ST. PETERSBURG - Pinellas County Health Department announced on Sept. 23 the sixth death from H1N1 flu and the first of a person with no known underlying health conditions.
The latest victim was a 39-year-old male.
Thus far two females and four males, ranging in age from 20 to 51 have died from complications of H1N1 flu in Pinellas County. All except the most recently reported death had underlying health conditions; however, due to privacy laws, no further information is available.
The first death in Pinellas County, a 36-year-old male, was reported on Aug. 10. On Aug. 26, officials reported that s a 50-year-old female had died. The death of the county’s youngest victim, a 20-year-old male, was reported on Sept. 8.
Two additional deaths were reported last week, a 51-year-old male on Sept. 14, and a 43-year-old female on Sept. 17.
Officials with the Florida Department of Health announced the state’s first confirmed death in mid June. The victim was a 9-year-old Miami-Dade County resident. As of Sept. 23, state health officials were reporting 91 laboratory-confirmed H1N1 flu fatalities.
As of Sept. 5, 593 deaths related to H1N1 had been reported in the United States, according to the Centers for Disease Control and Prevention.
What is H1N1 flu
H1N1 is a new strain of flu. It was first detected in people in the United States in April. Cases of human were first confirmed in southern California and near Guadalupe County in Texas.
The United States declared a public health emergency due to the spread of H1N1 flu on April 26. Florida’s Surgeon General Dr. Ana Viamonte Ros declared a public health emergency on May 1. The World Health Organization upped the alert level to a Phase 6 "pandemic" on June 11.
According to the CDC, a flu pandemic occurs when a new influenza A virus emerges for which there is little or no immunity in the human population; the virus causes serious illness and spreads easily from person-to-person worldwide.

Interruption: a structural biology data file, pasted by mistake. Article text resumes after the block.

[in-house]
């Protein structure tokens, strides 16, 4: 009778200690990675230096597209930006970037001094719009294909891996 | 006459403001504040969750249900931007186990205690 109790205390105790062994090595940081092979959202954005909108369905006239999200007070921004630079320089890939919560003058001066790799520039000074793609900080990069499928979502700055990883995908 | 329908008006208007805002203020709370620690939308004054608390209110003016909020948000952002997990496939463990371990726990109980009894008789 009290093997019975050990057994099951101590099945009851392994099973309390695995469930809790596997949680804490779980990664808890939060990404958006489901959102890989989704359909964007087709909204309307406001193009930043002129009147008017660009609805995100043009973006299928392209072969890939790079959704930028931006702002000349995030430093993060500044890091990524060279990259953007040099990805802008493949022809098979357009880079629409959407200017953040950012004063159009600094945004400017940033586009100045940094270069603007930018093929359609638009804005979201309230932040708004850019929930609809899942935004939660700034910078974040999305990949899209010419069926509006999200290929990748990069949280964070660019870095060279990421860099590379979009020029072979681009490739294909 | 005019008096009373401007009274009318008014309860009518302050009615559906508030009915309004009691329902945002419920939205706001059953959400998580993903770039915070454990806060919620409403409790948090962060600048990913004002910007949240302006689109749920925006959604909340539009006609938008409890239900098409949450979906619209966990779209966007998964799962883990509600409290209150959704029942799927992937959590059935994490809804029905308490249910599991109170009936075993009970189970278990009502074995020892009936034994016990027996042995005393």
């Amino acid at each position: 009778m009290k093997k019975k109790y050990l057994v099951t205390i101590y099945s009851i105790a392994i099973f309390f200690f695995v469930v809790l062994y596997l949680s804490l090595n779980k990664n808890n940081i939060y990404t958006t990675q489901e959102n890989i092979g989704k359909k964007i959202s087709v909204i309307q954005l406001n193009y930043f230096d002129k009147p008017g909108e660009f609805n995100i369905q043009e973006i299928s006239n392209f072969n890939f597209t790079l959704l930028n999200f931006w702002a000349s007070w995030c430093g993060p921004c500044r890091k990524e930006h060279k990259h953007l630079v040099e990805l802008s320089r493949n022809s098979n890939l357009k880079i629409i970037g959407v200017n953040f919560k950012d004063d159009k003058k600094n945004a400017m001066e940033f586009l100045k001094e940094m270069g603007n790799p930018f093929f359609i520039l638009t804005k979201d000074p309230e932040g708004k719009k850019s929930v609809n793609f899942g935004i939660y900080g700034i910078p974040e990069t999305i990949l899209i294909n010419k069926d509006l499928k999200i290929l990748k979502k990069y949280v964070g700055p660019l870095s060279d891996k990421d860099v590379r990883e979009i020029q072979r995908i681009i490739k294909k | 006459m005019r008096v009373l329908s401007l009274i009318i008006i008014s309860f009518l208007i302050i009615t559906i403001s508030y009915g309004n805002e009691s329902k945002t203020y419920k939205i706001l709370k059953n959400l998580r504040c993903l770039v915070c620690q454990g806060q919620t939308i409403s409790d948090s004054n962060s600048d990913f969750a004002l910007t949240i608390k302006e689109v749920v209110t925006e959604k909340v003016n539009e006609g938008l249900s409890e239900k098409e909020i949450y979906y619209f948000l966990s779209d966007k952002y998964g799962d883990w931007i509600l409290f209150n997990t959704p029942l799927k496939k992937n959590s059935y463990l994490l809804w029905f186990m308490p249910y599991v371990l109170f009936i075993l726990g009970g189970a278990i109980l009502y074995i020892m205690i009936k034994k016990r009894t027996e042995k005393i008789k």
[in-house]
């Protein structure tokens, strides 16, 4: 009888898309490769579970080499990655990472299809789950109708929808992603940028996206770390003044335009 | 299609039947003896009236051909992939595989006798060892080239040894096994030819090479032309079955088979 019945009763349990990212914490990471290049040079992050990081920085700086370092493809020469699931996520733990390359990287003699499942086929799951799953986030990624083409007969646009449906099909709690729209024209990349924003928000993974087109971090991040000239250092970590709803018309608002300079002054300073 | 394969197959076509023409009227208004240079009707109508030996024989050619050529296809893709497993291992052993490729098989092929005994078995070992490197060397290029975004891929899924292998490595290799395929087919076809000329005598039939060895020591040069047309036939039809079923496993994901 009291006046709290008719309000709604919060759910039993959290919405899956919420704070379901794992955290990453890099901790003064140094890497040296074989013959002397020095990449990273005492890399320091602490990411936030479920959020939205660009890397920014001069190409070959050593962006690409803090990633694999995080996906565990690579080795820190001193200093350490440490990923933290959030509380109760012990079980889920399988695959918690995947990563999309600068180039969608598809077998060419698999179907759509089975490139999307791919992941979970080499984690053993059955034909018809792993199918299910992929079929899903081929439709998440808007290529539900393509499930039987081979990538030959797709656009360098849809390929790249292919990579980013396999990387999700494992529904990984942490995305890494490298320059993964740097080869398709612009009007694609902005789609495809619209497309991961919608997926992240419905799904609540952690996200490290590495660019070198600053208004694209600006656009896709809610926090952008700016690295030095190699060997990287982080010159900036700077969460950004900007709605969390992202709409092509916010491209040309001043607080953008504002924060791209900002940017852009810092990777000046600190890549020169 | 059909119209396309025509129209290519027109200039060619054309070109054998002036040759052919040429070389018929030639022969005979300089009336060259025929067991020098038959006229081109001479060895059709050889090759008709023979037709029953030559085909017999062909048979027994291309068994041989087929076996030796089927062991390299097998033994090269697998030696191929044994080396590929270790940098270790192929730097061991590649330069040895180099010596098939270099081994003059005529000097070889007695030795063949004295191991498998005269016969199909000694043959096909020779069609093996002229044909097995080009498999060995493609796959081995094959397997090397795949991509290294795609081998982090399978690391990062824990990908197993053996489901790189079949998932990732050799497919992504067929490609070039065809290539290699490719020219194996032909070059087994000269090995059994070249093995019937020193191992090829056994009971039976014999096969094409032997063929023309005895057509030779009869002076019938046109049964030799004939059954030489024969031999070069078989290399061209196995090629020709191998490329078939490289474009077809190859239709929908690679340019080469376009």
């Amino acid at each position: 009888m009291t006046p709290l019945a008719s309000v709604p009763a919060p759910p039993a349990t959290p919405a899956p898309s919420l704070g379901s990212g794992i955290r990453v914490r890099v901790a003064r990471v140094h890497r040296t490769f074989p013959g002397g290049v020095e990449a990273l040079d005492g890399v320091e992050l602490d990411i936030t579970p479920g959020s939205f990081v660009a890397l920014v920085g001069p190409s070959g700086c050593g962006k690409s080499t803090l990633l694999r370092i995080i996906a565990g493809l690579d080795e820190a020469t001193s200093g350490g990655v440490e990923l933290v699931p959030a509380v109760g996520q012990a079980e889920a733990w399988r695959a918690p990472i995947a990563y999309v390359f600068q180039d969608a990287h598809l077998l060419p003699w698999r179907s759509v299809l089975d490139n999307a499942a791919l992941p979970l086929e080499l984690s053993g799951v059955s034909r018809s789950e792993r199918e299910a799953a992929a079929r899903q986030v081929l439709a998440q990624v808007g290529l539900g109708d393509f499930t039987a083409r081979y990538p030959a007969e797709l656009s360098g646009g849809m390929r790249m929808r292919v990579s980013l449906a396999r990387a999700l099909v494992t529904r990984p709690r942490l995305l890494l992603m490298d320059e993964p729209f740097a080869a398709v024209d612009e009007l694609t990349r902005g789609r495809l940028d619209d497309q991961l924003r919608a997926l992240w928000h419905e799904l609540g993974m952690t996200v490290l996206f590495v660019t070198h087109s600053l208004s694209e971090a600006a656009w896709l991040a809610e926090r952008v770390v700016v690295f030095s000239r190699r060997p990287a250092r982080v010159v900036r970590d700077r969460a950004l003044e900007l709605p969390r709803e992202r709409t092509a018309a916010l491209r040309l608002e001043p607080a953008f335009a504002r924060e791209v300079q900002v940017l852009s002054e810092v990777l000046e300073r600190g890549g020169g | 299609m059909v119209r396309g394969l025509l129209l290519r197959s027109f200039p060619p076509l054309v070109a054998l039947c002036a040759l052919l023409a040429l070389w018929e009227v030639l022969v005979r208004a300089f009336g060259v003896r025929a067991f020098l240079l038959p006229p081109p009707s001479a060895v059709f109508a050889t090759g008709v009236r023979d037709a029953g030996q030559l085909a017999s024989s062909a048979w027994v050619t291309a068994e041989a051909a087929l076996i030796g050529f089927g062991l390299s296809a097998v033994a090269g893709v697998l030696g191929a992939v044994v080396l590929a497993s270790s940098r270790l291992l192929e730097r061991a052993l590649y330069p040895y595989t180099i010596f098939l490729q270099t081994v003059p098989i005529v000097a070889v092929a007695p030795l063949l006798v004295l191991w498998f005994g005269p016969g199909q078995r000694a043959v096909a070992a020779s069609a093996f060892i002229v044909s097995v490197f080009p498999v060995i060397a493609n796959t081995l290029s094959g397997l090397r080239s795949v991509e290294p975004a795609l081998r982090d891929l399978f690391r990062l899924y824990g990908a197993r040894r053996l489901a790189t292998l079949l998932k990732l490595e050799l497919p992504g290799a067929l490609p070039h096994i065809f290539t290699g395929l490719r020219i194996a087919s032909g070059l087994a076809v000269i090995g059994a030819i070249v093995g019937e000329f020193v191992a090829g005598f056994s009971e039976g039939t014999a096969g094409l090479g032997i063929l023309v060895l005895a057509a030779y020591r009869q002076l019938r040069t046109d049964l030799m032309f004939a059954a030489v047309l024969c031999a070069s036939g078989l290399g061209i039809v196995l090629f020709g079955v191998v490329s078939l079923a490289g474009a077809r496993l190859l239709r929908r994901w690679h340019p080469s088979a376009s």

As of Sept. 18, the CDC was reporting that H1N1 flu was widespread in 21 states, including Alabama, Alaska, Arizona, Arkansas, Florida, Georgia, Illinois, Kansas, Kentucky, Louisiana, Maryland, Minnesota, Mississippi, Nevada, New Mexico, North Carolina, Oklahoma, Pennsylvania, South Carolina, Tennessee and Virginia.
“Any reports of widespread influenza activity in August and September are very unusual,” the CDC said.
The World Health Organization regions were reporting more than 296,471 laboratory-confirmed cases of 2009 H1N1 influenza virus with at least 3,486 deaths as of Sept. 18, which is an increase of at least 18,864 cases and 281 deaths since Sept. 6.
The laboratory-confirmed cases represent a substantial underestimation of total cases in the world, as many countries focus surveillance and laboratory testing only on people with severe illness, WHO officials said.
Health officials are continuing to preach the same message in an effort to contain the spread of the virus.
"We urge everyone to take precautions to protect themselves against the flu, which includes washing your hands and covering your sneeze or cough," said Claude Dharamraj, M.D., director of the Pinellas County Health Department.
Officials also urge people who think they have the flu to stay home and away from people until they have been free of fever for at least 24 hours without the use of fever-reducing medicines.
The Pinellas Health Department recommends the following steps to protect against the flu:
- Cover your nose and mouth with a tissue when you cough or sneeze. Throw the tissue in the trash after you use it to avoid spreading viruses.
- Wash your hands often with soap and water, especially after you cough or sneeze. Alcohol-based hand cleaners are also effective.
- Avoid touching your eyes, nose or mouth to lessen the spread of germs.
- Try to avoid close contact with sick people.
The symptoms of H1N1 flu virus in people include fever, cough, sore throat, runny or stuffy nose, body aches, headache, chills and fatigue. A significant number of people who have been infected with this virus also have reported diarrhea and vomiting.
The seasonal flu season will begin soon. Officials say the best prevention for the seasonal flu is a vaccination.
Flu shots are available at the county health department, doctor’s offices and some pharmacies.
In a typical year, approximately 5 to 20 percent of the population gets the seasonal flu and approximately 36,000 flu-related deaths are reported each year, according to the CDC.
A vaccine for H1N1 flu is expected to become available sometime in October.
The populations at highest risk for H1N1 flu include pregnant women and infants and children ages six months to four years. The seasonal flu vaccine is separate, but may be administered on its own or with the H1N1 flu vaccine.
For more information about the H1N1 flu virus, visit:
- The Florida Department of Health's information line, 877-352-3581, is staffed from 8 a.m. to 8 p.m. daily and has messages in English, Spanish and Creole. There are recorded messages around the clock.